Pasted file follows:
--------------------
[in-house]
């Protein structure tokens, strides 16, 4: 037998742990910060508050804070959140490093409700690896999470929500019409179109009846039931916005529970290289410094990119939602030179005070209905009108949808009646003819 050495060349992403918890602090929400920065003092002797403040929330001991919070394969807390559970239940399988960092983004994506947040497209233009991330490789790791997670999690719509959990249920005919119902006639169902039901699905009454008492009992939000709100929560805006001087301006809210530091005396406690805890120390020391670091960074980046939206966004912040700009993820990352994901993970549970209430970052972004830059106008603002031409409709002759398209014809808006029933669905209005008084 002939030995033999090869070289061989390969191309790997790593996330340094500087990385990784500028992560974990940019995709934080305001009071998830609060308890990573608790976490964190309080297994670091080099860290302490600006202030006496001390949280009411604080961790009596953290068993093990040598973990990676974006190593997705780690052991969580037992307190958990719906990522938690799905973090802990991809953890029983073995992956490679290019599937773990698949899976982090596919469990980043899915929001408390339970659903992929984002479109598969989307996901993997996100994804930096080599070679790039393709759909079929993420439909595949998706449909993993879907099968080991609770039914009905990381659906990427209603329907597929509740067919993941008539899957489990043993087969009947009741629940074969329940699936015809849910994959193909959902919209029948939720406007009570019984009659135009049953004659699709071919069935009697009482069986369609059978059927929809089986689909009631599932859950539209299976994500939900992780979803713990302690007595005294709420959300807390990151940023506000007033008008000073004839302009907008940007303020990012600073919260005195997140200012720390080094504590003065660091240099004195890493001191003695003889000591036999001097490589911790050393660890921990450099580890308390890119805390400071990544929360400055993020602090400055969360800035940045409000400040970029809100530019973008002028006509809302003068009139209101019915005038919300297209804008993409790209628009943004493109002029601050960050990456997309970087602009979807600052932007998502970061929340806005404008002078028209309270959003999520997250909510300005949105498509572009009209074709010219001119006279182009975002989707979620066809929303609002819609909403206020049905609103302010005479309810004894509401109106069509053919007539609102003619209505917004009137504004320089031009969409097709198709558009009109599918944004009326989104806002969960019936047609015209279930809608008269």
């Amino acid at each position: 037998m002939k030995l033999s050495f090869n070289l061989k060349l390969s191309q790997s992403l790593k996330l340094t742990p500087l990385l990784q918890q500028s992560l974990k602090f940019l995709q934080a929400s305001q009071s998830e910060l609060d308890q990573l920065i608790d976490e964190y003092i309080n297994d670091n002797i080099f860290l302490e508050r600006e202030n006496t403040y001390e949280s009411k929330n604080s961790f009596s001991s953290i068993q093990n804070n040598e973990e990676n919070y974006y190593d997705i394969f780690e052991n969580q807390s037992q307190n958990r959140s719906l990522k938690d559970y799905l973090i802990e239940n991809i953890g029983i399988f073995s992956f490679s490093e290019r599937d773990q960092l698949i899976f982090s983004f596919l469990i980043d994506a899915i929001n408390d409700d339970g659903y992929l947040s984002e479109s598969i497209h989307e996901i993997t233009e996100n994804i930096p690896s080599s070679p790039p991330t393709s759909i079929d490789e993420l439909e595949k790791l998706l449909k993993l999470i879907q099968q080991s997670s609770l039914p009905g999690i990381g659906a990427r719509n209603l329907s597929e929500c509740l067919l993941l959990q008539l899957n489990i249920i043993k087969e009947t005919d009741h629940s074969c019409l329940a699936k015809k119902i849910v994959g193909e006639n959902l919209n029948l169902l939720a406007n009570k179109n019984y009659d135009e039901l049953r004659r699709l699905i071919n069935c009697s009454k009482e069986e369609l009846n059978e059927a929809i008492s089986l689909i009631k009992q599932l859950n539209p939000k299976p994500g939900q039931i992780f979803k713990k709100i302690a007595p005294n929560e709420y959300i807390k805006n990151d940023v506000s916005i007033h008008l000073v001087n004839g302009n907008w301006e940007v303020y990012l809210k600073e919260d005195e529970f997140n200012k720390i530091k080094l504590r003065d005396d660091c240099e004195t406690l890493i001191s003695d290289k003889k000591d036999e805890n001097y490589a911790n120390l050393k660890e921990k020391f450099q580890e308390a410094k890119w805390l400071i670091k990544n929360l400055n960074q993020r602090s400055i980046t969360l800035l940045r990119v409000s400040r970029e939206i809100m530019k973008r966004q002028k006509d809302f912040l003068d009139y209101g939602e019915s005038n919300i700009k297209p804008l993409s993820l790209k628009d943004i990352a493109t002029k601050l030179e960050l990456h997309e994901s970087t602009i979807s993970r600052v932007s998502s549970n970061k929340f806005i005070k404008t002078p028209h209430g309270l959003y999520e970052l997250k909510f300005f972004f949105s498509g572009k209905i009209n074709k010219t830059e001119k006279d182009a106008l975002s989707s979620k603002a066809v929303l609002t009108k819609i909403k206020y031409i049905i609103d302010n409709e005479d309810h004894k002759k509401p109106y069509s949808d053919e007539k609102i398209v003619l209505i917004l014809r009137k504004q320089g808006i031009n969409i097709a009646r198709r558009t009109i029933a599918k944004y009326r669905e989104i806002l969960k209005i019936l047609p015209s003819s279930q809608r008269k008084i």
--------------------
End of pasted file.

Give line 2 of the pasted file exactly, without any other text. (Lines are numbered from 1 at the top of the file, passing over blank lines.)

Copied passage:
């Protein structure tokens, strides 16, 4: 037998742990910060508050804070959140490093409700690896999470929500019409179109009846039931916005529970290289410094990119939602030179005070209905009108949808009646003819 050495060349992403918890602090929400920065003092002797403040929330001991919070394969807390559970239940399988960092983004994506947040497209233009991330490789790791997670999690719509959990249920005919119902006639169902039901699905009454008492009992939000709100929560805006001087301006809210530091005396406690805890120390020391670091960074980046939206966004912040700009993820990352994901993970549970209430970052972004830059106008603002031409409709002759398209014809808006029933669905209005008084 002939030995033999090869070289061989390969191309790997790593996330340094500087990385990784500028992560974990940019995709934080305001009071998830609060308890990573608790976490964190309080297994670091080099860290302490600006202030006496001390949280009411604080961790009596953290068993093990040598973990990676974006190593997705780690052991969580037992307190958990719906990522938690799905973090802990991809953890029983073995992956490679290019599937773990698949899976982090596919469990980043899915929001408390339970659903992929984002479109598969989307996901993997996100994804930096080599070679790039393709759909079929993420439909595949998706449909993993879907099968080991609770039914009905990381659906990427209603329907597929509740067919993941008539899957489990043993087969009947009741629940074969329940699936015809849910994959193909959902919209029948939720406007009570019984009659135009049953004659699709071919069935009697009482069986369609059978059927929809089986689909009631599932859950539209299976994500939900992780979803713990302690007595005294709420959300807390990151940023506000007033008008000073004839302009907008940007303020990012600073919260005195997140200012720390080094504590003065660091240099004195890493001191003695003889000591036999001097490589911790050393660890921990450099580890308390890119805390400071990544929360400055993020602090400055969360800035940045409000400040970029809100530019973008002028006509809302003068009139209101019915005038919300297209804008993409790209628009943004493109002029601050960050990456997309970087602009979807600052932007998502970061929340806005404008002078028209309270959003999520997250909510300005949105498509572009009209074709010219001119006279182009975002989707979620066809929303609002819609909403206020049905609103302010005479309810004894509401109106069509053919007539609102003619209505917004009137504004320089031009969409097709198709558009009109599918944004009326989104806002969960019936047609015209279930809608008269």